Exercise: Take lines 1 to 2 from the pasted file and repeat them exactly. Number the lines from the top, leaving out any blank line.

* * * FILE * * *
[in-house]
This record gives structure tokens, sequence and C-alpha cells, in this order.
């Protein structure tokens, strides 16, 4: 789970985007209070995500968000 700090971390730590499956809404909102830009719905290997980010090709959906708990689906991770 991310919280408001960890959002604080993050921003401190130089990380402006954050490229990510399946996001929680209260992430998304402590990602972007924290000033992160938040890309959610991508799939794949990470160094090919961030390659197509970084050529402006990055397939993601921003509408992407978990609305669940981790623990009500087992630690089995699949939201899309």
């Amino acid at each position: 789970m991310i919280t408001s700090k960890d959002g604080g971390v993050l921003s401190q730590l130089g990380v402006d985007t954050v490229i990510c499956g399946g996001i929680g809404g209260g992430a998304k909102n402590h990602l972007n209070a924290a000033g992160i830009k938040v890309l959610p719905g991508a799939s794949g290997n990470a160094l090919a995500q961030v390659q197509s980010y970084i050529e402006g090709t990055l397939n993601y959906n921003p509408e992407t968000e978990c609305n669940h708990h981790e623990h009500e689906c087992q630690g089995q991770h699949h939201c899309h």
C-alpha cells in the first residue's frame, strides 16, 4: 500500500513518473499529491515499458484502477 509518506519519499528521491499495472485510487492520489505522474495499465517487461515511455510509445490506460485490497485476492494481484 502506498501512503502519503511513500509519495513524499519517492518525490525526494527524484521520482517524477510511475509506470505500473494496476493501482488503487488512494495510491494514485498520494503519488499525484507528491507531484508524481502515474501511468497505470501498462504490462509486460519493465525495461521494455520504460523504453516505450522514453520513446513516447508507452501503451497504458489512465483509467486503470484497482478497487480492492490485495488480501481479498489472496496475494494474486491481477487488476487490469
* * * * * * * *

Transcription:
[in-house]
This record gives structure tokens, sequence and C-alpha cells, in this order.